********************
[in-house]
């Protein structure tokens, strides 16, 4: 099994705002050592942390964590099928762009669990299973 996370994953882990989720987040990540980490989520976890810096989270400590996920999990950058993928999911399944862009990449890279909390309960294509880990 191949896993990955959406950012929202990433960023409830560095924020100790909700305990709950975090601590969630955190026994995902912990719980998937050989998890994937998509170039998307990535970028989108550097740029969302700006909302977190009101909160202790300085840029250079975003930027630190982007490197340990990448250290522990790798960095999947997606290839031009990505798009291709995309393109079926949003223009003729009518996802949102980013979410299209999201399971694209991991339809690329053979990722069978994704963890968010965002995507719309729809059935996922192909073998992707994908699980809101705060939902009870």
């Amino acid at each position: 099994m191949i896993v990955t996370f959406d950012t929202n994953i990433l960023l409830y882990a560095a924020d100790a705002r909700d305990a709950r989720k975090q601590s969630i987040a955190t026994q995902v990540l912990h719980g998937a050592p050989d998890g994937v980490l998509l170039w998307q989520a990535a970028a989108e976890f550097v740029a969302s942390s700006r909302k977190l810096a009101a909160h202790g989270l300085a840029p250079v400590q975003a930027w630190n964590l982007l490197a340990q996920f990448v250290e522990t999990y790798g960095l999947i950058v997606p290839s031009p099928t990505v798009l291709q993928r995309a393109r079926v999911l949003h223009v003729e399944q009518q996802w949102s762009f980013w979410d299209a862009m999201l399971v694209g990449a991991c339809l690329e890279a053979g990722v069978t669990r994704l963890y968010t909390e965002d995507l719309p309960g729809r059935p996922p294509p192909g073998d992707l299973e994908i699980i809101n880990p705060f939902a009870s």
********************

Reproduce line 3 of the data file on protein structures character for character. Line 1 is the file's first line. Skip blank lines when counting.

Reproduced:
């Amino acid at each position: 099994m191949i896993v990955t996370f959406d950012t929202n994953i990433l960023l409830y882990a560095a924020d100790a705002r909700d305990a709950r989720k975090q601590s969630i987040a955190t026994q995902v990540l912990h719980g998937a050592p050989d998890g994937v980490l998509l170039w998307q989520a990535a970028a989108e976890f550097v740029a969302s942390s700006r909302k977190l810096a009101a909160h202790g989270l300085a840029p250079v400590q975003a930027w630190n964590l982007l490197a340990q996920f990448v250290e522990t999990y790798g960095l999947i950058v997606p290839s031009p099928t990505v798009l291709q993928r995309a393109r079926v999911l949003h223009v003729e399944q009518q996802w949102s762009f980013w979410d299209a862009m999201l399971v694209g990449a991991c339809l690329e890279a053979g990722v069978t669990r994704l963890y968010t909390e965002d995507l719309p309960g729809r059935p996922p294509p192909g073998d992707l299973e994908i699980i809101n880990p705060f939902a009870s």